Infrared Extinction and Stellar Structures in the Milky Way Midplane
Zasowski, Gail, Department of Astronomy, University of Virginia
Majewski, Steven, Department of Astronomy, University of Virginia
Our Milky Way (MW) Galaxy is a critical resource for the development of galaxy formation and chemodynamical evolution models because it istheonlymassivegalaxy in which we can resolve large numbers of individual stars. Though the recent availability of extensive IR stellar surveys has enabled us to peer fartherthroughthe interstellar dust than ever before, our ability to exploit the MW fully as a "galactic laboratory" is severely hampered by the fact that even IR observations of the midplane and central bulge - where most of the stellar mass lies - remain significantly affected by extinction. This dissertation describes the development of a method for reliably removing the effects of interstellar dust and the application of this method in studies of the interstellar medium (ISM) itself and the Galactic stellar populations it obscures. The Rayleigh-Jeans Color Excess (RJCE) extinction-correction method measures the foreground extinction toward individual stars independently of intrinsic stellar type, which in most cases enables the stellar type to be recovered. The RJCE method's ability to produce both cleaned color-magnitude diagrams and extinction maps at different distances in the heavily-reddened Galactic midplaneisdemonstrated. The IR extinction law as a function of Galactic position is measured to reveal spatial variations previously undetected in the diffuse ISM, thus establishing constraints for models of ISM dust grain formation and evolution. IR imaging is combined with RJCE extinction estimates and used to characterize previouslyunknown or poorly-studied open clusters in the outer MW disk. Thestellaroverdensities of the heavily-obscured stellar bar(s) and central bulge are mapped and their structural properties (orientation, scaleheight, degree of clumpiness) derived using a uniquely spatially contiguous set of IR data. Finally, a target selection scheme for the APOGEE survey is developed that incorporates RJCE extinction corrections to v produce a homogeneous sample of 100,000 RGB stars spanning all Galactic environments. The RJCE extinction-correction method, the APOGEE survey, and the new constraints on Galactic dust and stellar populations presented herecontributedatatoward both a full characterization of the MW within the generalgalacticcontextand its use as an effective galactic analogue.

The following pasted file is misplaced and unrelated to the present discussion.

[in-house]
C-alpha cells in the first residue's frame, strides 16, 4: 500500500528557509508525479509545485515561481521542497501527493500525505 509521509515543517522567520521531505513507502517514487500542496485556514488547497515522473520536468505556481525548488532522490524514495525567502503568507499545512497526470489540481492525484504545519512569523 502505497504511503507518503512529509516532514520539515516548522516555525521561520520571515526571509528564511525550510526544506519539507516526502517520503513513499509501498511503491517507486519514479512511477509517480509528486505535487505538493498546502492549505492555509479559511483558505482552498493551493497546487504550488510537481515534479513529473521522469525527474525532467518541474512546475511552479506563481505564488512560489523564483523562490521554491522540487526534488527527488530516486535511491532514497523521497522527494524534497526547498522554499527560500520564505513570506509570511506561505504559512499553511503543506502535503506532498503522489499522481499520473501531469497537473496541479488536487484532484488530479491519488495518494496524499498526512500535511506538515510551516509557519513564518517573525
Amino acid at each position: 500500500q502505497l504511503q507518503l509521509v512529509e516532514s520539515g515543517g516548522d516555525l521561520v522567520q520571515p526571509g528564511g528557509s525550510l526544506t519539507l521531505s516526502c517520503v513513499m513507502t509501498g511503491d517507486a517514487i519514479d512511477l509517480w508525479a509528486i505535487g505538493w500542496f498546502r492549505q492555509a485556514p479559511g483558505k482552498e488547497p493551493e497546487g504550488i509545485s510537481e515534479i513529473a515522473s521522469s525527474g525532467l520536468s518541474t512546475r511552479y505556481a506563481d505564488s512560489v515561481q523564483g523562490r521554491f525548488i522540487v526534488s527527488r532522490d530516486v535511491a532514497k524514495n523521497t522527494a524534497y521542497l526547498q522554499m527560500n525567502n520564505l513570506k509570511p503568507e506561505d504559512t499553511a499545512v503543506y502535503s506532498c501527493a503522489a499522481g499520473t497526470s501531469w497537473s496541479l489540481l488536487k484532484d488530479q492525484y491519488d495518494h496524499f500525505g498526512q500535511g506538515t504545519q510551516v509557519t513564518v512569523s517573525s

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PHD (Doctor of Philosophy)
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